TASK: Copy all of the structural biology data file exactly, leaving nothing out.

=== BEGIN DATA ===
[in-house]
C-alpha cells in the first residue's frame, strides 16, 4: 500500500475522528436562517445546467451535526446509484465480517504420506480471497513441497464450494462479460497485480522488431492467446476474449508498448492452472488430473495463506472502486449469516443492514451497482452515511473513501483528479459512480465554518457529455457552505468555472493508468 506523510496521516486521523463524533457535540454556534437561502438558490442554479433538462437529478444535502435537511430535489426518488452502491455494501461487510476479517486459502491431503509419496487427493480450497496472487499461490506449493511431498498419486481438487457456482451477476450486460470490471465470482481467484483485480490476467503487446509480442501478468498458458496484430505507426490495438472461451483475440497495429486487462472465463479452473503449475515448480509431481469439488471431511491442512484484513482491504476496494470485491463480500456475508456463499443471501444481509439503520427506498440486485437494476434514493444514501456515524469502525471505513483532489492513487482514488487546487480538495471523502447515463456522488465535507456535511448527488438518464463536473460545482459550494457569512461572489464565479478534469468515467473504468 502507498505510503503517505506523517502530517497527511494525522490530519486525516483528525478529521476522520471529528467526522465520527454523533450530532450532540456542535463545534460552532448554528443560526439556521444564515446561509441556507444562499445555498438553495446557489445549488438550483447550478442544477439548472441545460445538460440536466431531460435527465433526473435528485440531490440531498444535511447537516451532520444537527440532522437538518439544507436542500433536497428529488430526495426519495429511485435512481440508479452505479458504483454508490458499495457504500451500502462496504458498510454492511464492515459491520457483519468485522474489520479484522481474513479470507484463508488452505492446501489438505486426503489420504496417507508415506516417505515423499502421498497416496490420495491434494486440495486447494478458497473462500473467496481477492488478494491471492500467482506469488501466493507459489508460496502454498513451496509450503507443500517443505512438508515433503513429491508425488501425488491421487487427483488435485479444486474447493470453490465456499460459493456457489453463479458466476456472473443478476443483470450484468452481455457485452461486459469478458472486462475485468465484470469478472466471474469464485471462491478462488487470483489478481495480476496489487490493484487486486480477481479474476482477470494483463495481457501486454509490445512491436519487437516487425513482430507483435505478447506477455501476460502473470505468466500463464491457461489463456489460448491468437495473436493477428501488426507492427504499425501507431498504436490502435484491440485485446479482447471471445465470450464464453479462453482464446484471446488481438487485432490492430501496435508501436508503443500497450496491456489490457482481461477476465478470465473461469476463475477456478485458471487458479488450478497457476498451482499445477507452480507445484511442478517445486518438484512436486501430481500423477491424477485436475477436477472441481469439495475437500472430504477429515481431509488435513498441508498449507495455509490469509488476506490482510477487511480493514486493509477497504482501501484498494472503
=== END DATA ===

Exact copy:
[in-house]
C-alpha cells in the first residue's frame, strides 16, 4: 500500500475522528436562517445546467451535526446509484465480517504420506480471497513441497464450494462479460497485480522488431492467446476474449508498448492452472488430473495463506472502486449469516443492514451497482452515511473513501483528479459512480465554518457529455457552505468555472493508468 506523510496521516486521523463524533457535540454556534437561502438558490442554479433538462437529478444535502435537511430535489426518488452502491455494501461487510476479517486459502491431503509419496487427493480450497496472487499461490506449493511431498498419486481438487457456482451477476450486460470490471465470482481467484483485480490476467503487446509480442501478468498458458496484430505507426490495438472461451483475440497495429486487462472465463479452473503449475515448480509431481469439488471431511491442512484484513482491504476496494470485491463480500456475508456463499443471501444481509439503520427506498440486485437494476434514493444514501456515524469502525471505513483532489492513487482514488487546487480538495471523502447515463456522488465535507456535511448527488438518464463536473460545482459550494457569512461572489464565479478534469468515467473504468 502507498505510503503517505506523517502530517497527511494525522490530519486525516483528525478529521476522520471529528467526522465520527454523533450530532450532540456542535463545534460552532448554528443560526439556521444564515446561509441556507444562499445555498438553495446557489445549488438550483447550478442544477439548472441545460445538460440536466431531460435527465433526473435528485440531490440531498444535511447537516451532520444537527440532522437538518439544507436542500433536497428529488430526495426519495429511485435512481440508479452505479458504483454508490458499495457504500451500502462496504458498510454492511464492515459491520457483519468485522474489520479484522481474513479470507484463508488452505492446501489438505486426503489420504496417507508415506516417505515423499502421498497416496490420495491434494486440495486447494478458497473462500473467496481477492488478494491471492500467482506469488501466493507459489508460496502454498513451496509450503507443500517443505512438508515433503513429491508425488501425488491421487487427483488435485479444486474447493470453490465456499460459493456457489453463479458466476456472473443478476443483470450484468452481455457485452461486459469478458472486462475485468465484470469478472466471474469464485471462491478462488487470483489478481495480476496489487490493484487486486480477481479474476482477470494483463495481457501486454509490445512491436519487437516487425513482430507483435505478447506477455501476460502473470505468466500463464491457461489463456489460448491468437495473436493477428501488426507492427504499425501507431498504436490502435484491440485485446479482447471471445465470450464464453479462453482464446484471446488481438487485432490492430501496435508501436508503443500497450496491456489490457482481461477476465478470465473461469476463475477456478485458471487458479488450478497457476498451482499445477507452480507445484511442478517445486518438484512436486501430481500423477491424477485436475477436477472441481469439495475437500472430504477429515481431509488435513498441508498449507495455509490469509488476506490482510477487511480493514486493509477497504482501501484498494472503